Home » Reviews » Comedy » Summer Street, Waterloo East Theatre- review
OLYMPUS DIGITAL CAMERA

Summer Street, Waterloo East Theatre- review

The posters displayed around the always welcoming lobby of Waterloo East Theatre ask the questions “Love Kylie? Love the 90s? Love Soap?”. The worrying thing is I can confidently state the answer is “no” to two of these questions; as for the 90s, I have vague recollections of them, usually of being in some dark dingy venue watching long forgotten bands. So even before taking my seat I was a little concerned I was not the shows target audience. Thankfully Summer Street – The Hilarious Aussie Soap Opera Musical (to give it its full name) really isn’t dependent on…

Summary

Rating

Good

A musical that might send up all the Aussie soaps of our youth, but does so in such a gentle way it's near on impossible not to smile the whole way through

User Rating: 4.65 ( 1 votes)

The posters displayed around the always welcoming lobby of Waterloo East Theatre ask the questions “Love Kylie? Love the 90s? Love Soap?”. The worrying thing is I can confidently state the answer is “no” to two of these questions; as for the 90s, I have vague recollections of them, usually of being in some dark dingy venue watching long forgotten bands. So even before taking my seat I was a little concerned I was not the shows target audience.

Thankfully Summer Street – The Hilarious Aussie Soap Opera Musical (to give it its full name) really isn’t dependent on answering yes to those questions, just knowing of the existence of all those Aussie soaps is probably enough to allow you to enjoy this very tongue in cheek but loving homage to a period of time when it seemed sun streaked Aussie soaps would take over our televisions, whilst half the cast of the shows were at the same time taking over our pop charts.

From the very start, Summer Street makes its intentions clear; four quick scenes depicting each of its four stars demise from their staring roles in the soap opera bearing the shows name. In true soap fashion, their demises are completely over the top, as is the script, acting and very often the accents. The four actors are invited to reunite five years after the soap left the airwaves for a special one-off show, and each quickly accept for their own reasons; the need for the money, an attempt to resurrect a career, to rekindle a past love. What follows is pure pastiche, as they rehearse for the show and examine their lives since leaving the soap, real life and make-believe merging all too often.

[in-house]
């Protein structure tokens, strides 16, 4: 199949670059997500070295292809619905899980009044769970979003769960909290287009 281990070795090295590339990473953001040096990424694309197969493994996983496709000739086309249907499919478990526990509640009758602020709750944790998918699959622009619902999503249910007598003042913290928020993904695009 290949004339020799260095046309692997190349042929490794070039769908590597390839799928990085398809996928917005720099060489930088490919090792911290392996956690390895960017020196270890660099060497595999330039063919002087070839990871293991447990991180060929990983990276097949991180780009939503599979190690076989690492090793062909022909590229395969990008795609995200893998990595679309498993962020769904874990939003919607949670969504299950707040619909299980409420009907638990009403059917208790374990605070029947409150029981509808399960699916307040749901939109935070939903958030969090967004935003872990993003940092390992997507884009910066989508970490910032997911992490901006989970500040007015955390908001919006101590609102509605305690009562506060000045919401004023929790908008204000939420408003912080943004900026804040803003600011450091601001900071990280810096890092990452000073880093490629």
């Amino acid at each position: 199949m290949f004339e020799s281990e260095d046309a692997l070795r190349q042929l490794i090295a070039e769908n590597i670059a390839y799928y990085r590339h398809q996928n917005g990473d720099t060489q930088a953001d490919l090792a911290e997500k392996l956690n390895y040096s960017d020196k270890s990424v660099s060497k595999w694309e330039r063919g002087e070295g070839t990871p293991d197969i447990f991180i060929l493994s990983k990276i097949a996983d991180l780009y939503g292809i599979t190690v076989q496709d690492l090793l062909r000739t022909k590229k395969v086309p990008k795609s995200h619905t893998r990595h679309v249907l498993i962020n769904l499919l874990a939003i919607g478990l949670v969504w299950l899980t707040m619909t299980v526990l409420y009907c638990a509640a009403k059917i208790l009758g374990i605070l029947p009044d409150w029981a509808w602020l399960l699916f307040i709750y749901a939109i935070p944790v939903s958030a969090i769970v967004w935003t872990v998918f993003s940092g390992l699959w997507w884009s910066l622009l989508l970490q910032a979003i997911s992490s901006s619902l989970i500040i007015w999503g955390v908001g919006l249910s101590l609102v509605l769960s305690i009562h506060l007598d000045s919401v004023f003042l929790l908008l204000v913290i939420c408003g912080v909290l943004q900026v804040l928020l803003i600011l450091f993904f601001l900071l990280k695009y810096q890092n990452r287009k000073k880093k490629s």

The soft humour allows the show to flow, and it’s clear that writer (as well as director and musical arranger) Andrew Norris does have a love for the shows he is parodying. As the cast reunite, they question how four actors can play eight parts, to which they point out how they have all played multiple characters in the past, some even returning from death, with the audience never questioning it. By the time the shows dog is introduced as a stuffed toy on wheels, the audience are just nodding perfect acceptance to the next liberty take.

Musically its as entertaining as the script is between the songs. Lucky Plucky Me! Is pure Kylie, complete with ridiculous dance routine, although that dance routine pales in comparison to the one performed by Sarah-Louise Young for Chains Around My Heart, which is so full of clichés that it becomes almost impossible to work out where one cliché ends and the next starts. Kudos to choeographer Lauren Chinery for not holding back on any of it. For all its humour though, there are moments of reflection that allow a little more depth than the rest of the show, especially Take The Knife, a gentle duet that demonstrates the vocal powers of Young and Julie Clare.

The four strong case, Myke Cotton making up the quartet, perform exceptionally, in fact it does feel at times that they are having as much fun as the audience themselves. It is simply impossible not to smile and laugh as they head full-on to the final scenes of the soap, including a starring role for that dog on wheels and a last little twist that again demonstrates the writers understanding of the era.

Summer Street is a delight, a show that doesn’t rely on any great knowledge of the shows it so politely sends up, all it requires is for you to put aside any realism for a couple of hours, accept that a dog on wheels can save the day and that by donning a different wig an actor can quite easily play two parts in the very same scene.

Book, music,lyrics and directed by: Andrew Norris
Produced by: Summer Street The Musical Ltd, AJN Productions Ltd
Box Office: 020 7928 0060
Booking Link: https://www.waterlooeast.co.uk/summer-street
Booking until: 2 June 2019

About Rob Warren

Avatar
Rob accidently ended up working in social housing as a temporary thing. That was ten years ago and hasn't got around to leaving just yet as it fits nicely in with his political views of the world. Started out writing music reviews. Spent many a happy night propping up bars in the back rooms of London's dodgiest music venues. Whilst he is still looking out for the next great band, Rob eventually got into theatre as you get to sit down rather than stand. Theatre was also kinder on the hearing, which had never recovered fully from the last Primal Scream gig he attended. Like his work, Rob tends to like his plays a little social leaning, which probably explains why he struggles to find people to go with him half the time.